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Air Force, ULA agree on the process for certifying Vulcan launch vehicle

The Air Force has agreed with United Launch Alliance to move forward with the process for certifying ULA’s Vulcan launch vehicle for National Security Space Missions. The Vulcan, officially the company’s Next Generation Launch System, is intended to replace the Atlas V launcher used for many military satellites, and to make launches less expensive by employing reusable components.

The Air Force Space and Missile Systems Center and ULA, a joint venture of Boeing and Lockheed Martin, signed a Cooperative Research and Development Agreement, or CRADA, which is designed to facilitate the exchange of data while protecting the company’s proprietary data, the Air Force said in a release. The agreement lets the Space and Missile Systems Center make evaluations according to the Air Force’s New Entrant Certification Guide, which, among other things will include the monitoring at least two certification flights.

The Space and Missile Systems Center said it also expects to sign CRADAs with ULA competitors Space X, for its Falcon Heavy rocket, and Orbital-ATK for that company’s Next Generation Launcher.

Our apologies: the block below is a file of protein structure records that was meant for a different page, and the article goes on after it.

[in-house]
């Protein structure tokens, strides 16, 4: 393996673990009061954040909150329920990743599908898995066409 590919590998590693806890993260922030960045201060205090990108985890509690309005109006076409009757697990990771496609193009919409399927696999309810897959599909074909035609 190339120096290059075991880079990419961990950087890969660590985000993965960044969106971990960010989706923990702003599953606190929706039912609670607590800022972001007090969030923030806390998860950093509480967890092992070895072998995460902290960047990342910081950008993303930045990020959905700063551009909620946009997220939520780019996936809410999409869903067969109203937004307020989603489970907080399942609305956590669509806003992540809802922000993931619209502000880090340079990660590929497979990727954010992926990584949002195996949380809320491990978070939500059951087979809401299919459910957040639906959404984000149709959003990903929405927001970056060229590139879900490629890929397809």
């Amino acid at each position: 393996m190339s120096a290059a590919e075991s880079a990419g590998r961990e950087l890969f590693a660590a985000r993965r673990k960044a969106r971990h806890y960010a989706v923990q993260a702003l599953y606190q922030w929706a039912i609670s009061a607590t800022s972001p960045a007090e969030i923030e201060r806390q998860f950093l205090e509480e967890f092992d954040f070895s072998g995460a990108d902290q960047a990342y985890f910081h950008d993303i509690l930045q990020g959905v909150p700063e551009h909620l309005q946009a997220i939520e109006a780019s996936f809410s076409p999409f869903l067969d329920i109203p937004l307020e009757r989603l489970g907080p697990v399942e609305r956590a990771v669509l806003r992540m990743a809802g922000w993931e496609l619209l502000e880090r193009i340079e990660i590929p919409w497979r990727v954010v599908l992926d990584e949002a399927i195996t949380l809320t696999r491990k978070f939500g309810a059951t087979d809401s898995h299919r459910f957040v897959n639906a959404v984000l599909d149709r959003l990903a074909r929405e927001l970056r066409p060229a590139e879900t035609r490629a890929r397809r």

Reusable components—ULA has said, for example, that Vulcan would have a reusable main engine and upper stage—are a big part of the push to make access to space less expensive.

Another factor for ULA is its use of the Russian-made RD-180 rocket engine in the Atlas V. The Air Force received pressure from Congress to find a replacement for the RD-180 after Russian incursions into Ukraine in 2014 and subsequent sanctions from the United States.

In addition to development contracts to ULA, SpaceX and Orbital-ATK, the Air Force early this year awarded Aerojet Rocketdyne a contract to develop a prototype for its booster-stage AR1 rocket propulsion system.

Competition for a piece of the Air Force’s satellite launches has heated up over the past several years. ULA so far has held a virtual monopoly on launches of the service’s military satellites under the Air Force’s Evolved Expendable Launch Vehicle (EELV) program. But SpaceX sued the Air Force in 2014 over the $11 billion, sole-source EELV contract. SpaceX’s founder, Elon Musk, claimed his company could launch satellite more cheaply and pushed to be able to compete for launch contracts. SpaceX eventually dropped the lawsuit after the Air Force certified the company’s Falcon 9 rocket and said it could compete for future contracts.

Currently, ULA’s Atlas V and Delta IV, and SpaceX’s Falcon 9 Upgrade are the launch vehicles certified to send national security satellites into space, the Air Force said.

About the Author

Kevin McCaney is a former editor of Defense Systems and GCN.

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